Friday, November 7, 2008

Look Out Below!


When Romie was trying to sell me on buying our house back in 1977, one of the things he used as leverage was the fact that there were three large oak trees on the property, with yet another on the neighbors' property that was so close, it looked like it was part of ours.

Though the house was only two years old, the property used to be part of a woods that had been cleared quite a bit for building. These trees had undoubtedly been there for at least a couple hundred years, based on the size of their trunks and how tall they were, especially the one in the front yard. There was also a Shagbark Hickory (Carya ovata) and a couple of maple trees, though those were smaller.

I loved the trees too - and the house - so it didn't take much convincing for me to agree we should buy the house on its one-acre lot.

Over time, we planted trees of our own - Maples, Washington Hawthorns, Sweet Gum, Cleveland Pears, 'Red Delicious' apple, Scotch pine, Blue Spruce, Dogwoods, Bald Cypress, Ginkgo, a Juniper, Dawn Redwood, various Japanese Maples, Sumac, Austrian Pine, Tulip Poplars, River Birch, Buckeye, Cedar, Weeping Willow, Dwarf Peach, Serviceberry, and a couple that I know I'm forgetting.

Though the majestic oaks are by far the largest of the trees here, they are also the messiest. They don't lose all their leaves in the fall; they lose their leaves all fall, and winter too. In fact, by the time spring comes, you can still see dead, brown leaves on the branches, waiting for the fresh new green ones to push them off.

The fruit of the oak tree is the acorn and some years the trees have a bumper crop of them, like this year. Last year, there were plenty of acorns, but this year there are thousands and thousands. They are so thick in the yard below the trees that you have to be careful while walking, so you don't fall from your feet rolling right out from under you. On hard surfaces, where they can roll after they've fallen from the trees, it's even worse.


As we sit in the house, we can hear the nuts falling on the roof and on a windy day when they fall faster, it almost sounds like hail. The cats love them, because they make the best toys to bat around. I've been bopped on the head a couple of times, as they fell from the branches above me.

So why do the oaks produce so many acorns one year and not the next? It's a natural cycle they go through every three or four years. We've noticed this on our own, and scientists have theorized that it is related to an interaction with woodland wildlife who eat the acorns.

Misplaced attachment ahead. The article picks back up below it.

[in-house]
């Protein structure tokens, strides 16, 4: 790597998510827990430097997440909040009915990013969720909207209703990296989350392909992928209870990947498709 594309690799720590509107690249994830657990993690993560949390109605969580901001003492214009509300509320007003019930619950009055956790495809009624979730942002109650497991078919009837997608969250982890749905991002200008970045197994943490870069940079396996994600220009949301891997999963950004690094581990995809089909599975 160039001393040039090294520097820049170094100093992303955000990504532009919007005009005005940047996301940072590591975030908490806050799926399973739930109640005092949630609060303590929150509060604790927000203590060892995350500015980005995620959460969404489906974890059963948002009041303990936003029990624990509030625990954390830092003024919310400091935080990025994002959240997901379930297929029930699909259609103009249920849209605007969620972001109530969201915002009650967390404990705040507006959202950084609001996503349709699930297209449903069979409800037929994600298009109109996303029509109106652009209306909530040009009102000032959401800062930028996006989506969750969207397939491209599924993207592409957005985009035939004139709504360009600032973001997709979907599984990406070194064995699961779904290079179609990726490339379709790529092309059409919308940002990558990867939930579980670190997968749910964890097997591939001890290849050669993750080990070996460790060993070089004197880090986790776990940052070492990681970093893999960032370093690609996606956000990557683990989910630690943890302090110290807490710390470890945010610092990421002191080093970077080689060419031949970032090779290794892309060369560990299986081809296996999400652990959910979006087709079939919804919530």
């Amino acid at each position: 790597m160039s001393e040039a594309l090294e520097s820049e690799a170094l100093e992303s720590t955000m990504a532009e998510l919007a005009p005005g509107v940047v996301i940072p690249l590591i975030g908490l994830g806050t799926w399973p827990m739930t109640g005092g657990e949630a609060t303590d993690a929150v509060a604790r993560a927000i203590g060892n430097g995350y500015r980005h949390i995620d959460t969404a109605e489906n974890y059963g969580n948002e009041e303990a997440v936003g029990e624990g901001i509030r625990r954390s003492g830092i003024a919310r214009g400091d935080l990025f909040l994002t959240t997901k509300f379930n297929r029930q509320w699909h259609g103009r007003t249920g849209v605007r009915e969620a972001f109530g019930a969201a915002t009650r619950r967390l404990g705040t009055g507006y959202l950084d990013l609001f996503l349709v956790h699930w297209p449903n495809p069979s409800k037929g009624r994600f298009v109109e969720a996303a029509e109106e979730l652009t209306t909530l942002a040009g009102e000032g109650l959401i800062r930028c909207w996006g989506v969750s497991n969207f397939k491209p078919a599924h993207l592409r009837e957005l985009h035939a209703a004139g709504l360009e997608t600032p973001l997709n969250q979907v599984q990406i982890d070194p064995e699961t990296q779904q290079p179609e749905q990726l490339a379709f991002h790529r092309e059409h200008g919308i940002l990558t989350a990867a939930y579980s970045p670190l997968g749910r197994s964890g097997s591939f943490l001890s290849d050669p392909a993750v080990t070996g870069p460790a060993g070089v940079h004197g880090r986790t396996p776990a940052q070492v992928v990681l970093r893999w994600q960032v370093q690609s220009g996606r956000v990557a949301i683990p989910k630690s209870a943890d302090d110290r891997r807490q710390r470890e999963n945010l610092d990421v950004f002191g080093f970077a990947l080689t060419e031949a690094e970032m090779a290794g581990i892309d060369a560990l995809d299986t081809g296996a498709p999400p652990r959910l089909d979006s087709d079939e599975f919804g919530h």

Acorns are a food source for mice, deer, rats, chipmunks, and of course, squirrels. In fact, just about any foraging mammal will eat them. The theory is that the trees overproduce them periodically in order to increase the chances of some acorns being left to sprout and become seedlings.

We've got more than one kind of oak on our property. The largest ones are bur oaks (Quercus macrocarpa), which have the coolest fringed acorn 'hats'. We've also got one we believe is a pin oak (Quercus palustris) that my dad and Romie dug from a nearby woods shortly after we moved here. It's the only one in our yard that turns a nice color in the fall. It becomes red, while all the rest just turn brown.


Identifying oak trees can be difficult, especially if you're trying to distinguish between pin, scarlet, black, or northern red. The Arbor Day Foundation has an online guide for identifying trees that can be helpful.

Another fun thing to do is to estimate the age of your trees. Using this formula, we have estimated the age of the largest oak tree here to be approximately 200-250 years old. Oh, if that tree could talk, it might tell us of the Ottawa tribe of Native Americans that once lived here, or the clearing of the Great Black Swamp for farming. It has been struck by lightning numerous times, as evidenced by the bulging ridges running down its trunk.


Faith sees a beautiful blossom in a bulb,
a lovely garden in a seed,
and a giant oak in an acorn.


~ William Arthur Ward




10 comments:

perennialgardener said...

What an informational post about the Oak tree. I know my Pecan Tree does the same thing, producing more nuts some years than others.